Upon his return to the States, Sharp continued his teaching, worked as an illustrator, and spent time in Montana painting the Plains Indians. 1900 marked a critical year for Sharp's career, as some of these Plains Indians portraits were exhibited in Paris and Washington, D.C., gaining the attention of Theodore Roosevelt. Roosevelt soon commissioned the artist to paint some 200 portraits of the survivors of the Battle of Little Bighorn, and Sharp and his wife settled in a studio / cabin at a river juncture near the famous battle site. Just two years into his Plains painting venture, Phoebe Hearst (mother of William Randolph Hearst) bought 80 works, giving the artist financial independence and the ability to paint full-time.
New Mexico continued to seduce Sharp, and he and his wife spent some of their summers in the familiar mountainous desert. By 1912 the lure of the land was too great, and the couple relocated to Taos permanently. That same year Sharp also became a charter member of the Taos Society of Artists, where he was known for his patience, wit, and spiritual depth. By all accounts, Sharp had achieved great success during his illustrious career, and continued to paint and travel the world well into his 80s. Just four years before his death, the Gilcrease Museum in Tulsa, OK, honored Sharp with an exhibition of his work in 1949, a celebration of a man whose artistic acuity and drive for preservation should long be remembered.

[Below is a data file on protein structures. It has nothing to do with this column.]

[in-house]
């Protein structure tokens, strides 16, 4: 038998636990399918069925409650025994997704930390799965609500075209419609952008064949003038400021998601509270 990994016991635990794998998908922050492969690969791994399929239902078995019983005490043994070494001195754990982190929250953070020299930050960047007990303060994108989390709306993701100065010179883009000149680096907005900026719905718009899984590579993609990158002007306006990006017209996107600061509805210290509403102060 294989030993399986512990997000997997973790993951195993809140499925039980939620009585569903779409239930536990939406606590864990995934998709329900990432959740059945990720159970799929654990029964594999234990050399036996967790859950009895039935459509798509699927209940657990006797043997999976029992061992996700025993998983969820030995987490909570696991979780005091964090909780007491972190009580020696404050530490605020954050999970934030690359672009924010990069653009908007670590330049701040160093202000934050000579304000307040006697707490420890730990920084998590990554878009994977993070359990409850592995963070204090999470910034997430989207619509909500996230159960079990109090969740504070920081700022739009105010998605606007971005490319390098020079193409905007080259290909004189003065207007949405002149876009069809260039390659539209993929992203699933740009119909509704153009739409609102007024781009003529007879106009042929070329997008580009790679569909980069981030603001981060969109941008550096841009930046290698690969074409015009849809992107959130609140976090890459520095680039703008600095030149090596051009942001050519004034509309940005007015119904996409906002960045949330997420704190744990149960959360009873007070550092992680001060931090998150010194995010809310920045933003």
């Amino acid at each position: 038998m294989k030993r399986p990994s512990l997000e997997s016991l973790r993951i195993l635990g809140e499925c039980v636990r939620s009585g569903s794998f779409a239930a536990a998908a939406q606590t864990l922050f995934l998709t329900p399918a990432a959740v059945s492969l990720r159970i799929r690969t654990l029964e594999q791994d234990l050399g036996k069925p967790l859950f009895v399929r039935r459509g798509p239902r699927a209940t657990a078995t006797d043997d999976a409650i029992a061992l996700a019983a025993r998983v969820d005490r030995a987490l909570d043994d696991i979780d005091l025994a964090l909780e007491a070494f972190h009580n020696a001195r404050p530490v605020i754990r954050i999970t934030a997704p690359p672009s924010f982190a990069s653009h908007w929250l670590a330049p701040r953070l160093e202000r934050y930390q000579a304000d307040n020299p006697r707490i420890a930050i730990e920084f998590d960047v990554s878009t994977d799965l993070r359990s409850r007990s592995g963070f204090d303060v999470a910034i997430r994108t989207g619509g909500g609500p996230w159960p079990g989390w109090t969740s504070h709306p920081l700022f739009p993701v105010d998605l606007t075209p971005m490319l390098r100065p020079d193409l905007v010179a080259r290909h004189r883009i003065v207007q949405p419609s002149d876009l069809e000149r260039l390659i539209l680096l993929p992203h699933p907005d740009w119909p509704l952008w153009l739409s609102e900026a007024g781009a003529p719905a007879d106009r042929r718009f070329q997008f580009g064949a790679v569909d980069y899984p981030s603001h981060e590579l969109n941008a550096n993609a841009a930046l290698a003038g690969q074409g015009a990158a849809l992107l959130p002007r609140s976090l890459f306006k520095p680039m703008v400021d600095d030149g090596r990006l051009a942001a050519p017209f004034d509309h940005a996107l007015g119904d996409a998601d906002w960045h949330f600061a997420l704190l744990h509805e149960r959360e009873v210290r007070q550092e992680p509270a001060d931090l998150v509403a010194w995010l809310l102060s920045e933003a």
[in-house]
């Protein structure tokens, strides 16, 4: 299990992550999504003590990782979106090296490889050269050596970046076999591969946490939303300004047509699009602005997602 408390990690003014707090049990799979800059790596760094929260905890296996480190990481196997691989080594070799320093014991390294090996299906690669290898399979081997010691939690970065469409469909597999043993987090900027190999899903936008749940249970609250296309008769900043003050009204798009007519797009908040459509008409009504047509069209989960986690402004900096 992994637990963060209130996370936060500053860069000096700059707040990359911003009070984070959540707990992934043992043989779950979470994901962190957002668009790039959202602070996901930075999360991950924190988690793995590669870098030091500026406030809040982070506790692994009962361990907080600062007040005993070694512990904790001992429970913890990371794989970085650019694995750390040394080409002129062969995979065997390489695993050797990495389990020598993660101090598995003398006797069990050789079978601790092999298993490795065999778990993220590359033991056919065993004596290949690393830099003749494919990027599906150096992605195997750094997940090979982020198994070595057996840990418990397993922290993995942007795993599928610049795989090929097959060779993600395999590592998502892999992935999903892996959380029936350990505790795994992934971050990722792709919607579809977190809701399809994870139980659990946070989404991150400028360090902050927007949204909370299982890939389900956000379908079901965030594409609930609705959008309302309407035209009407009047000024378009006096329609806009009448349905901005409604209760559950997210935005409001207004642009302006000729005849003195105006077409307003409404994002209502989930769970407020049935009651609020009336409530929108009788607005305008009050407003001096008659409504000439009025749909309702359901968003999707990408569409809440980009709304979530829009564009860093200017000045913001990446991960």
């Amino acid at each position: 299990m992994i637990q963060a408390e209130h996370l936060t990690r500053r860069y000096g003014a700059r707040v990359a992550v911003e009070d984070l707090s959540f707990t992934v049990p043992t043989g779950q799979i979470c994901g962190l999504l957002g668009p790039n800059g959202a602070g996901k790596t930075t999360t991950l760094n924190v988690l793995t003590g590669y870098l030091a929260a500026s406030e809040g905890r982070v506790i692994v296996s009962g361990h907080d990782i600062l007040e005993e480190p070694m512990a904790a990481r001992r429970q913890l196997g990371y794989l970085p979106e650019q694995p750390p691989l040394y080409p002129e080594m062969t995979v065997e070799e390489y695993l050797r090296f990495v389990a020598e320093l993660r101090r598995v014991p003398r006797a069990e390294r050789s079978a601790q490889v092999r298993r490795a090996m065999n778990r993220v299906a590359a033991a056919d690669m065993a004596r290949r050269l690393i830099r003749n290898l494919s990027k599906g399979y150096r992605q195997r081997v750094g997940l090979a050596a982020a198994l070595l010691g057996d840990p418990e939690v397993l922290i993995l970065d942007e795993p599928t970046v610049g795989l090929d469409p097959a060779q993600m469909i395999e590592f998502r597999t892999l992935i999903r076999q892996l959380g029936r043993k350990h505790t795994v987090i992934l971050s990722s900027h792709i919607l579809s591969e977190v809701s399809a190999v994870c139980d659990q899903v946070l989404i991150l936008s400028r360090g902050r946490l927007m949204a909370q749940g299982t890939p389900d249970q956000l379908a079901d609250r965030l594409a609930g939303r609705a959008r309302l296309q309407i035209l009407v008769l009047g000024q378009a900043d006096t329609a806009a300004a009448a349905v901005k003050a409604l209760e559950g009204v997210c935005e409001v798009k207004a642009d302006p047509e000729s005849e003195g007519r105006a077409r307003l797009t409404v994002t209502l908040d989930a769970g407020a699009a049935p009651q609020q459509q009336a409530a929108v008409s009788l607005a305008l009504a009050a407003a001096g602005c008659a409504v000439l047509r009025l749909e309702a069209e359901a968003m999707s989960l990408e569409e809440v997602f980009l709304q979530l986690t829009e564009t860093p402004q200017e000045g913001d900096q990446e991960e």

The subjects of Joseph Henry Sharp art works included the human figure, portraits, Human head images, faces, portrait heads, Human Activity, Indian Figure Prior to 1940, Native Americans, North American Pioneers, Beach Scenes, Bathers, Swimming, American Indians, Cowboys, Pioneers, Horses, mammals, animals, Barnyard Fowl, Chickens, Roosters, Still Lifes, Floral Landscapes and Wildflowers, Seascapes, skyscapes, Coastal and Shoreline Views, Gardens and Garden Scenes, Historical Figures, Sites and Events, Floral Still Lifes, Floral Motifs and Flowers, Landscapes, Riverfronts, Boats and Canoes, Snow scenes, Winter scapes and national and state parks.